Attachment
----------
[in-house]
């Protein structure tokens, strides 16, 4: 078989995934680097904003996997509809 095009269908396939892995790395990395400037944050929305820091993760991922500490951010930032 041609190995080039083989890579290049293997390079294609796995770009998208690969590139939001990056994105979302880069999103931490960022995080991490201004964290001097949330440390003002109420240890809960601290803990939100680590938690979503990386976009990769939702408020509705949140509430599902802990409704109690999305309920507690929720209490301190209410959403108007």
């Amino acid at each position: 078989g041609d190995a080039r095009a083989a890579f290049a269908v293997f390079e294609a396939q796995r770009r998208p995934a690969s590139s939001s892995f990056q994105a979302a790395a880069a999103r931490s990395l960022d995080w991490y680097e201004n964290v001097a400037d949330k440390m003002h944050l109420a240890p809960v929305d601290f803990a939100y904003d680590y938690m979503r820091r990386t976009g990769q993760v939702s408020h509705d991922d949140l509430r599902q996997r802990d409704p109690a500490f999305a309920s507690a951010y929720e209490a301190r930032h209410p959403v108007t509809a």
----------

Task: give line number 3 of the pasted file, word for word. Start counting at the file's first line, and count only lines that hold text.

């Amino acid at each position: 078989g041609d190995a080039r095009a083989a890579f290049a269908v293997f390079e294609a396939q796995r770009r998208p995934a690969s590139s939001s892995f990056q994105a979302a790395a880069a999103r931490s990395l960022d995080w991490y680097e201004n964290v001097a400037d949330k440390m003002h944050l109420a240890p809960v929305d601290f803990a939100y904003d680590y938690m979503r820091r990386t976009g990769q993760v939702s408020h509705d991922d949140l509430r599902q996997r802990d409704p109690a500490f999305a309920s507690a951010y929720e209490a301190r930032h209410p959403v108007t509809a």